Don’t Limit Where Food Trucks Can Park in the District
WASHINGTON DC - For several years, Washington, D.C. government officials have weighed how best to regulate the city’s wildly popular food trucks. Proposed regulations now before the D.C. Council have earned widespread public support.
One frequent argument repeated by the few vocal opponents of food trucks is that the District should herd the trucks into a limited number of designated parking spaces. These critics claim food trucks occupy parking spaces that others might use, and that mobile vendors foster sidewalk congestion. These assertions don’t withstand scrutiny. Additionally, they set up the false choice of a zero-sum game where some must win for others to lose. Smart regulations (and smart regulators) ensure that everyone subject to the rules has the opportunity to compete and win.
How can the District regulate smartly when it comes to food trucks and parking?
First, the District can dismiss arguments about the purported negative impact of food trucks on public parking spaces. If there is a parking shortage in the District, food trucks are not to blame. There are approximately eighty food trucks currently operating in the District and more than 17,000 available public parking spaces here.
Treating food trucks differently than other users of public parking is discriminatory and unfair. Brick-and-mortar restaurants use public parking spaces both to make deliveries (e.g., a pizza delivery) and receive deliveries (e.g., a delivery of food supplies). Limiting these deliveries to only designated delivery zones would pose an existential and patently unfair threat to many brick-and-mortar restaurants.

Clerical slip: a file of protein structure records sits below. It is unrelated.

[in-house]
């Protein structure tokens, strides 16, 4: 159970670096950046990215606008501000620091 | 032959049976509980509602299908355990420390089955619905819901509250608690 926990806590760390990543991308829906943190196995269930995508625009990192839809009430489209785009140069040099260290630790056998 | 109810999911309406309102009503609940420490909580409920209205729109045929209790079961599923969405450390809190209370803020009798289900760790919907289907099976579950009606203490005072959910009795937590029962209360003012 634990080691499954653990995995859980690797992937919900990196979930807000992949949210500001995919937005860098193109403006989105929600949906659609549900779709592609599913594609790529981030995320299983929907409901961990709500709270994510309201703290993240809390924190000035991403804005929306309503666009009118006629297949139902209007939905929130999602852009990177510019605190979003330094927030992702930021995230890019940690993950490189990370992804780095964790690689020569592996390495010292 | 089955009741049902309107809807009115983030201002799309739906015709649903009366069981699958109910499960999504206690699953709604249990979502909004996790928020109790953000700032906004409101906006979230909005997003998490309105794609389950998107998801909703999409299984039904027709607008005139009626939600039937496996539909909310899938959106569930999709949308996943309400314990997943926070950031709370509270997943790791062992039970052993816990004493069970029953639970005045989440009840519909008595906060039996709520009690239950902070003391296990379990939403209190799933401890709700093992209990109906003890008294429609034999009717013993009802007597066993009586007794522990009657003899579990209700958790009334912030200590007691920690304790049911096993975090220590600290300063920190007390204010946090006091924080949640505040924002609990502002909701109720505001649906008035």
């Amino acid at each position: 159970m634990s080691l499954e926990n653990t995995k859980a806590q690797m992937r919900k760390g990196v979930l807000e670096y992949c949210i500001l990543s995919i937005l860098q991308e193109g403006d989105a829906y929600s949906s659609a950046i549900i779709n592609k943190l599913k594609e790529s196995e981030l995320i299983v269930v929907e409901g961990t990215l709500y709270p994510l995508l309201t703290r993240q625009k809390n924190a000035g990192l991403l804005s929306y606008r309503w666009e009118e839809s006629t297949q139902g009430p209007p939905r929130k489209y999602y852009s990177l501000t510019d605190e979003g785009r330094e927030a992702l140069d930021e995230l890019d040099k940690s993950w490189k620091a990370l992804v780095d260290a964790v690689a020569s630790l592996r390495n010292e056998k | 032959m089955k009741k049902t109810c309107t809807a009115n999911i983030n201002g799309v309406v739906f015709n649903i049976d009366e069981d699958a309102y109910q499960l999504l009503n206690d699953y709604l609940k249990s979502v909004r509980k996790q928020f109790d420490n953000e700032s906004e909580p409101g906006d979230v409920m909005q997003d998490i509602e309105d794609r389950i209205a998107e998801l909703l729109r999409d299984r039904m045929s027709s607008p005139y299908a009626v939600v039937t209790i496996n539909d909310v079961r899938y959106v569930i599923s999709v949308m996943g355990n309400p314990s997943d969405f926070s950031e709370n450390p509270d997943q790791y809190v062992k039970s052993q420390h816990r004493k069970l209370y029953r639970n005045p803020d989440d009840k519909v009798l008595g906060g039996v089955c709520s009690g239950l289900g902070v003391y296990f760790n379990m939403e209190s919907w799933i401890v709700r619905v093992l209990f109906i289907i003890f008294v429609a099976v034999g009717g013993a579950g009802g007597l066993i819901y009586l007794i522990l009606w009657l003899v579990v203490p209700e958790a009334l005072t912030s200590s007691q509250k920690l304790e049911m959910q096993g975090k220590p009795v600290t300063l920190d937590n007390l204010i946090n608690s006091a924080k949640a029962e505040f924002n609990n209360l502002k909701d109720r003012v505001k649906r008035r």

Another claim — that food trucks “steal” parking spaces from brick-and-mortar restaurant customers –is a logical fallacy. Consider that if one brick-and-mortar restaurant customer parks in a metered parking space, then that person also extinguishes the ability of others who might have frequented a different brick-and-mortar restaurant or a food truck to park in that same space.
Appeals to public safety are similarly without merit. In a Washington Post op-ed published last month, the head of the regional restaurant association urged the District to restrict where food trucks can park because those “parked near the entrance to a building” might pose a fire hazard. But the Restaurant Association of Metro Washington (RAMW) leader fails to mention that brick-and-mortar restaurant fires – including one at Hook Restaurant in Georgetown last summer that spread to neighboring restaurants–are not uncommon.
“Fire bad,” the old Unfrozen Caveman Lawyer sketch character from Saturday Night Livemight say in response. “But restaurants and food trucks good.”
It turns out that food trucks may actually provide a net parking benefit to the District. A food truck parked at a meter provides double value by paying the required meter fee and contributing (through customer sales taxes) to the District’s coffers. Food trucks may also help reduce parking congestion by bringing food to the people, which helps reduce overall parking demand.
Find the entire article by Baylen J. Linnekin at The Huffington Post <here>